U.S. Government Accountability Office shares recommendations to improve USDA Foods in Schools

The suggestions were outlined in a report released this month by the GAO, which analyzed the program over the span of several years.
students eating in the cafeteria
A new government report revealed that many states experienced delivery challenges with the USDA Foods in Schools Program during COVID-19. | Photo: Shutterstock

The U.S. Government Accountability Office (GAO) has made a handful of recommendations to the U.S. Department of Agriculture to improve its USDA Foods in Schools Program. 

Those suggestions were outlined in a new report released this month by the GAO, which analyzed the program from the 2014-15 school year through 2020-21. 

The USDA Foods in Schools program allows school nutrition operators to choose from over 200 products that the USDA purchases on their behalf for use in school meals, including proteins, fresh, frozen and canned produce, and whole-grain pasta and rice. The USDA administers the program in partnership with state agencies.

During the 2021-22 school year, 28 states reported significant delivery challenges with procurement through the program, including cancelations, delays and receiving less than their full order. While states had experienced these challenges with the program prior to the pandemic, they worsened during COVID-19, the report stated.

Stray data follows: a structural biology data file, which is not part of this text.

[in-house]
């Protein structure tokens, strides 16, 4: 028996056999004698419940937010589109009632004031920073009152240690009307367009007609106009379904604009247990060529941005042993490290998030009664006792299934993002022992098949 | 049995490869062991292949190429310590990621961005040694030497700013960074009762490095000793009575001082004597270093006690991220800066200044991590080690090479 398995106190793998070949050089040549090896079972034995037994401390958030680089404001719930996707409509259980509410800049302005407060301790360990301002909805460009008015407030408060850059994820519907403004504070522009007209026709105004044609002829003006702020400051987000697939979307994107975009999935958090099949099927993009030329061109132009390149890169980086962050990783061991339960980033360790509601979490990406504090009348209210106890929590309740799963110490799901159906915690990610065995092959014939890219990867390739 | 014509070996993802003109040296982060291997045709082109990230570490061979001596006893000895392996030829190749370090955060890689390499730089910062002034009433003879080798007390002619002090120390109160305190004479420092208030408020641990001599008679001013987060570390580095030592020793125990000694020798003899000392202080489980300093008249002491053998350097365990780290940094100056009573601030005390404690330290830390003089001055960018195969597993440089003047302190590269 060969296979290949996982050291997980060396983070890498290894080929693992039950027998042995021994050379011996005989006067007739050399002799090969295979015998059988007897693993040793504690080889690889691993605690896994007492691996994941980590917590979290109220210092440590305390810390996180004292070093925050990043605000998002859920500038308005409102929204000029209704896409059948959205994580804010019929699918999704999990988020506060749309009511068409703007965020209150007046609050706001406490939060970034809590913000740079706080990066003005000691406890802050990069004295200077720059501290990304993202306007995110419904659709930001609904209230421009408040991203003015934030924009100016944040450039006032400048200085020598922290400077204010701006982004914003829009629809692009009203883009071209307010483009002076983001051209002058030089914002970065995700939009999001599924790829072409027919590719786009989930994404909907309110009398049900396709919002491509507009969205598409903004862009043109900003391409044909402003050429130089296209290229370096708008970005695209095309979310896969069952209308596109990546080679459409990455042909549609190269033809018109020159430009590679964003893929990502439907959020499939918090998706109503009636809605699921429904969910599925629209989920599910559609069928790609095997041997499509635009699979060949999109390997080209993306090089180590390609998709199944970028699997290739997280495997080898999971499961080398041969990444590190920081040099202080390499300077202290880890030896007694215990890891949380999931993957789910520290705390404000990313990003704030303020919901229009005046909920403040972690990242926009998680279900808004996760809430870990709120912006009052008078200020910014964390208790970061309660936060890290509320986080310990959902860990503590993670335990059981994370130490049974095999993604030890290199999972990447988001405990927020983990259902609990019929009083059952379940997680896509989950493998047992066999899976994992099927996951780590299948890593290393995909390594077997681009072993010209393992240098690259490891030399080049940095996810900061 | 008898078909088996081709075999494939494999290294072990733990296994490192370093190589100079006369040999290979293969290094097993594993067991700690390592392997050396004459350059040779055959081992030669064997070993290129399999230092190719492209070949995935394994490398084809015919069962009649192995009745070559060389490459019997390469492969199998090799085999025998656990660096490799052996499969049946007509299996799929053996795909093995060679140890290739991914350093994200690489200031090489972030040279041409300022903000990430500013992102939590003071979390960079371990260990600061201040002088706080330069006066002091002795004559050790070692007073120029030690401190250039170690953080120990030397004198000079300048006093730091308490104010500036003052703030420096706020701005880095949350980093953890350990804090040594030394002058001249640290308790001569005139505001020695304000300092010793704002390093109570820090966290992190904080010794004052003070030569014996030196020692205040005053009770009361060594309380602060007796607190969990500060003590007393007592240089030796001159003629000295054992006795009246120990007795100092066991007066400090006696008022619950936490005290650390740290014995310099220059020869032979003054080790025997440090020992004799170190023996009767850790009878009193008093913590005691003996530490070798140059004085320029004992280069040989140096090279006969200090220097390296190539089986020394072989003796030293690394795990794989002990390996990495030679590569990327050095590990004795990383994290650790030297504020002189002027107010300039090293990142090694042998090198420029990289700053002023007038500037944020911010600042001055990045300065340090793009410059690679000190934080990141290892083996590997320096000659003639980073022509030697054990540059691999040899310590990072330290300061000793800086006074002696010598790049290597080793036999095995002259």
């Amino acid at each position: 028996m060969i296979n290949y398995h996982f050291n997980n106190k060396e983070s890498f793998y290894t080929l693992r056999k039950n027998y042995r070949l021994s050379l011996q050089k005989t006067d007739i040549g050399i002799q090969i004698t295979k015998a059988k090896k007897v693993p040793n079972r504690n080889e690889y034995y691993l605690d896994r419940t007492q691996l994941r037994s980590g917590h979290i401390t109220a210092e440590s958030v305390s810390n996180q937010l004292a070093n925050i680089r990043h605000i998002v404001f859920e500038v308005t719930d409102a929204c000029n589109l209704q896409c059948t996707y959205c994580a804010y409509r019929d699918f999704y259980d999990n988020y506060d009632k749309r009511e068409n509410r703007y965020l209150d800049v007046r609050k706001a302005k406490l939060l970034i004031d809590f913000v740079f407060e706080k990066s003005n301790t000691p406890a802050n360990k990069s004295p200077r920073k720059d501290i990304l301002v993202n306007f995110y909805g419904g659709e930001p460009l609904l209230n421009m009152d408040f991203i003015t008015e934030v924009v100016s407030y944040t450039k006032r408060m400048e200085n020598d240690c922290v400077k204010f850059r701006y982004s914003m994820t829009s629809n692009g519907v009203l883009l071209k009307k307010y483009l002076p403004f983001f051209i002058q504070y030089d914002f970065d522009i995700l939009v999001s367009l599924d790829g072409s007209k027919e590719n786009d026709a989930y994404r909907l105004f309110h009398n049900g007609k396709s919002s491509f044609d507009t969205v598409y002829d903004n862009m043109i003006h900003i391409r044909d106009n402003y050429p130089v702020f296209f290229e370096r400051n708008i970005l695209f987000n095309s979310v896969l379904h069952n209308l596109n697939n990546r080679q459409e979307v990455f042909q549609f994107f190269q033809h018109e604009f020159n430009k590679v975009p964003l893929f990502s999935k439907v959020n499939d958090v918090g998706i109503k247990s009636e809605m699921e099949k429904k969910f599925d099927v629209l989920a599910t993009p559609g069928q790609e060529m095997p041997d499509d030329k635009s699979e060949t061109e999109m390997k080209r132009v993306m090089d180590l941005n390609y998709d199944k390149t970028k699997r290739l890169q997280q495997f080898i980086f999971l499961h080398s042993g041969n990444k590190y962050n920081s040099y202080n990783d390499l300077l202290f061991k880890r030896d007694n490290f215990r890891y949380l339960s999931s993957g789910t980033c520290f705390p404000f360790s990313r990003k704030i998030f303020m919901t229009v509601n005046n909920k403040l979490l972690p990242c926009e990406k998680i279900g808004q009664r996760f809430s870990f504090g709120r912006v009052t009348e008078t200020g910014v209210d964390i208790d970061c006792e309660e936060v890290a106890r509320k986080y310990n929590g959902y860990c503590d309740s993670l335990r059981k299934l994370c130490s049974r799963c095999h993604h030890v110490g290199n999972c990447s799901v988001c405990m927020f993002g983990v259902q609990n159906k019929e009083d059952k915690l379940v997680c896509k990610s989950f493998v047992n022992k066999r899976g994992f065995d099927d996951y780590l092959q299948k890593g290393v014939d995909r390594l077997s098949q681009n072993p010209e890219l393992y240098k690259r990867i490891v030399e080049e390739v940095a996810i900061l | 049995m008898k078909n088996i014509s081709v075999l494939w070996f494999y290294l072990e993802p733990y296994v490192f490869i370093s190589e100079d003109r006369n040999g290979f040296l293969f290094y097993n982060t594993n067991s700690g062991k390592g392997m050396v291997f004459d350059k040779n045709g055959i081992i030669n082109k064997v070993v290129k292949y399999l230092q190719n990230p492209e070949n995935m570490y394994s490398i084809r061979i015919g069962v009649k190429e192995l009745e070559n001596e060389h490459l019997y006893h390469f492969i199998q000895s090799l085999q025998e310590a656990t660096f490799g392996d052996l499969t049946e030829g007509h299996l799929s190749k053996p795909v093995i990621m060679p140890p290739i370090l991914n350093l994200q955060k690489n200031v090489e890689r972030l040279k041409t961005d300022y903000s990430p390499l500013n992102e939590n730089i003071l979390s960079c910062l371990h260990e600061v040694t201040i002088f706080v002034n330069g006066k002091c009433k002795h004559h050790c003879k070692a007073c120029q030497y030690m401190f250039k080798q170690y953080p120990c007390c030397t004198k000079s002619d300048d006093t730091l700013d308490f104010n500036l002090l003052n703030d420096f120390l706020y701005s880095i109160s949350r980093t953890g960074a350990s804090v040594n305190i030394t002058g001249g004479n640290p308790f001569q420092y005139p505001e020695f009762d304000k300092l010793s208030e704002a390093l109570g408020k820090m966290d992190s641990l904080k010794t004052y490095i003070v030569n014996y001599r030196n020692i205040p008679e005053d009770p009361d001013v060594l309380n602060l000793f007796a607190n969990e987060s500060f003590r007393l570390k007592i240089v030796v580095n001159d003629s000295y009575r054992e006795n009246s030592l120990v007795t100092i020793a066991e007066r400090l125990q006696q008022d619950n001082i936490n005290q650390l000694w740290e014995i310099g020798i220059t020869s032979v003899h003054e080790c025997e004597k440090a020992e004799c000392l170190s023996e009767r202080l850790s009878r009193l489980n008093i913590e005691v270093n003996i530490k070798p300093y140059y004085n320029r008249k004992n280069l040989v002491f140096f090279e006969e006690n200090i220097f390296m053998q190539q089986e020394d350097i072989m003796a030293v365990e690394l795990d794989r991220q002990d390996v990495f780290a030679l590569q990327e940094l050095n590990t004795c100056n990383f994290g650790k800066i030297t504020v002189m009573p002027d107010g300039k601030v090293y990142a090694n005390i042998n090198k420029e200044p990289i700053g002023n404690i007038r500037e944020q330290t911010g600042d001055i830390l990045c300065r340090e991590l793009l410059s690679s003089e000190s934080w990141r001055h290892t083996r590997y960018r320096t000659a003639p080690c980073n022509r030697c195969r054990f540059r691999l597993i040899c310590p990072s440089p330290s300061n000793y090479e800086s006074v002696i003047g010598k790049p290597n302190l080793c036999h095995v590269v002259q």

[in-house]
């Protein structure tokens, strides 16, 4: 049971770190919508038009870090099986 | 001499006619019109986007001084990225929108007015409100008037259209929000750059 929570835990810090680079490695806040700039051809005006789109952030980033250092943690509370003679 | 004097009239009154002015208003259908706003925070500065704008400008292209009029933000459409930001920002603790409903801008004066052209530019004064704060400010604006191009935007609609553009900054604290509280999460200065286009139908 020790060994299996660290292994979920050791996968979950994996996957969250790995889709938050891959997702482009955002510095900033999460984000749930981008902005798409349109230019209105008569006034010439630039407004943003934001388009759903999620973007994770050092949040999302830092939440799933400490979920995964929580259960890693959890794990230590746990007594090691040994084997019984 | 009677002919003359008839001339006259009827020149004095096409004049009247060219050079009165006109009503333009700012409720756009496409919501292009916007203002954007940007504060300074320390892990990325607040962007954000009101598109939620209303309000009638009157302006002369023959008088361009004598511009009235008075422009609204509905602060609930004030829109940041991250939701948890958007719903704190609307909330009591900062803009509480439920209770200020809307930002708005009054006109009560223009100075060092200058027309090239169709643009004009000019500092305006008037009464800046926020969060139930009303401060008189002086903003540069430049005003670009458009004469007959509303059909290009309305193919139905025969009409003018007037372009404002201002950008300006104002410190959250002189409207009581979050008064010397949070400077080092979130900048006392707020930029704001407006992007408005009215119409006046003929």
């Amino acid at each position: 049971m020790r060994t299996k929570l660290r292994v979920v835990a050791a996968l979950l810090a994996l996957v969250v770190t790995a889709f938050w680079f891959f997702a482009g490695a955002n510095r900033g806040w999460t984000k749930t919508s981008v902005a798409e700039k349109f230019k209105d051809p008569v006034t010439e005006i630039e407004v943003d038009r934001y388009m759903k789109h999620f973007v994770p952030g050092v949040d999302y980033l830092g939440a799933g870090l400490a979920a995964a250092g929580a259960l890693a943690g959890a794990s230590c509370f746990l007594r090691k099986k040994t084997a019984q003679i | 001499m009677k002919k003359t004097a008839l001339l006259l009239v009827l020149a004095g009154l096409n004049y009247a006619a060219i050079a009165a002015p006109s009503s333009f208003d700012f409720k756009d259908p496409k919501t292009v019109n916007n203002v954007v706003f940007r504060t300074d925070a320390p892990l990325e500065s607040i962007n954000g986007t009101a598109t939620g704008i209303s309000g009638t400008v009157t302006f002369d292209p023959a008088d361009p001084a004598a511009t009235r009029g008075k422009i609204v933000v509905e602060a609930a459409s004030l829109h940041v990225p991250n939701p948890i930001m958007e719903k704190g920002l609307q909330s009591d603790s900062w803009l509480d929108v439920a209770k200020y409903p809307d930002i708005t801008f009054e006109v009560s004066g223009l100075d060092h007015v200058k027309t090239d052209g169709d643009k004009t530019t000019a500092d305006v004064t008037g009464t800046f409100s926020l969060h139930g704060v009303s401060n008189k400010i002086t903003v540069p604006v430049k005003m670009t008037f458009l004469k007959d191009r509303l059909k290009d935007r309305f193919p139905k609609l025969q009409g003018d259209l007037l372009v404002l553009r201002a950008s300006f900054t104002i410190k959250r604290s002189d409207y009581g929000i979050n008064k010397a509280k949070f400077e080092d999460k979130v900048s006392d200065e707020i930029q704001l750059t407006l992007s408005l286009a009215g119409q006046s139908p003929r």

In addition, while a majority of states said that they were satisfied with the Food and Nutrition Service’s (FNS) assistance with the program, 21 states mentioned that there were opportunities for improvement, especially more timely communication from FNS, a subset of the USDA.

The GAO recommended three changes the Secretary of Agriculture should make to improve USDA Foods in Schools: 

  • Develop a plan to routinely identify and address challenges within the program
  • Ensure that the Administrator of FNS creates guidelines for timely communication with states
  • Make sure the Administrator of FNS recognizes and communicates best practices and lessons learned with states related to the program.

The USDA agreed with these recommendations as outlined in a draft version of the report, per the GAO.

Around 15-20% of the ingredients used in school meals are USDA Foods purchases, according to data cited by the office.



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